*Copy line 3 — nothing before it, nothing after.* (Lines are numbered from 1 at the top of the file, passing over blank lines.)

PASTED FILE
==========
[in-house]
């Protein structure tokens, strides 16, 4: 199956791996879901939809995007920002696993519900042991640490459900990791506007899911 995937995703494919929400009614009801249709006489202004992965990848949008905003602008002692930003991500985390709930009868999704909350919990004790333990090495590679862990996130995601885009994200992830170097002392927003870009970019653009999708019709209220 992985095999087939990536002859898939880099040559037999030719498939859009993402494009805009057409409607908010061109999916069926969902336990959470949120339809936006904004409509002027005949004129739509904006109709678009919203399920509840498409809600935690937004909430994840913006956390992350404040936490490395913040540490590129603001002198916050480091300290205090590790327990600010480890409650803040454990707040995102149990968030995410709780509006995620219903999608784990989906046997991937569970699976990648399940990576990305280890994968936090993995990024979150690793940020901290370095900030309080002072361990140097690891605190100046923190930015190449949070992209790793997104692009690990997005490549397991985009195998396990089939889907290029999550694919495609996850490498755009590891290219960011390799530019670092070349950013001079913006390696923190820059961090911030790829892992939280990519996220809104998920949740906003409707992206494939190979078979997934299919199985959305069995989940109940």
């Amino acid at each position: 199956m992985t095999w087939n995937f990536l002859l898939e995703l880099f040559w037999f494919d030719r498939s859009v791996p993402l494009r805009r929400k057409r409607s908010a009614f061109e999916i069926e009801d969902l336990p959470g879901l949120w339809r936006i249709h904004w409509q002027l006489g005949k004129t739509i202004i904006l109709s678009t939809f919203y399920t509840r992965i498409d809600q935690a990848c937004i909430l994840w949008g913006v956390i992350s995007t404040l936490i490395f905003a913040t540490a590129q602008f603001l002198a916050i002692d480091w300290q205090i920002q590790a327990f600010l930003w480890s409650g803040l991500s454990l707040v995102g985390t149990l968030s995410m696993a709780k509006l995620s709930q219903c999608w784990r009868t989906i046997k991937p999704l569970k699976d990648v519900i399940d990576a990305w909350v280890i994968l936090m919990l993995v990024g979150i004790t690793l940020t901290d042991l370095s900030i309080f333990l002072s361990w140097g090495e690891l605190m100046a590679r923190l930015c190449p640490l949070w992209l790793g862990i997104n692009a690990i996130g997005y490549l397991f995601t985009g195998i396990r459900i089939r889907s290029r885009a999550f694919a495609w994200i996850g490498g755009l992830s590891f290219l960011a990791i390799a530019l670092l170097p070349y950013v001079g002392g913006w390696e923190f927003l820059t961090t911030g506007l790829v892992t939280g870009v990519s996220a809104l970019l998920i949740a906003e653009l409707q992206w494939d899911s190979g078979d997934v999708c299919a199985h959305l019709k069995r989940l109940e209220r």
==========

């Amino acid at each position: 199956m992985t095999w087939n995937f990536l002859l898939e995703l880099f040559w037999f494919d030719r498939s859009v791996p993402l494009r805009r929400k057409r409607s908010a009614f061109e999916i069926e009801d969902l336990p959470g879901l949120w339809r936006i249709h904004w409509q002027l006489g005949k004129t739509i202004i904006l109709s678009t939809f919203y399920t509840r992965i498409d809600q935690a990848c937004i909430l994840w949008g913006v956390i992350s995007t404040l936490i490395f905003a913040t540490a590129q602008f603001l002198a916050i002692d480091w300290q205090i920002q590790a327990f600010l930003w480890s409650g803040l991500s454990l707040v995102g985390t149990l968030s995410m696993a709780k509006l995620s709930q219903c999608w784990r009868t989906i046997k991937p999704l569970k699976d990648v519900i399940d990576a990305w909350v280890i994968l936090m919990l993995v990024g979150i004790t690793l940020t901290d042991l370095s900030i309080f333990l002072s361990w140097g090495e690891l605190m100046a590679r923190l930015c190449p640490l949070w992209l790793g862990i997104n692009a690990i996130g997005y490549l397991f995601t985009g195998i396990r459900i089939r889907s290029r885009a999550f694919a495609w994200i996850g490498g755009l992830s590891f290219l960011a990791i390799a530019l670092l170097p070349y950013v001079g002392g913006w390696e923190f927003l820059t961090t911030g506007l790829v892992t939280g870009v990519s996220a809104l970019l998920i949740a906003e653009l409707q992206w494939d899911s190979g078979d997934v999708c299919a199985h959305l019709k069995r989940l109940e209220r």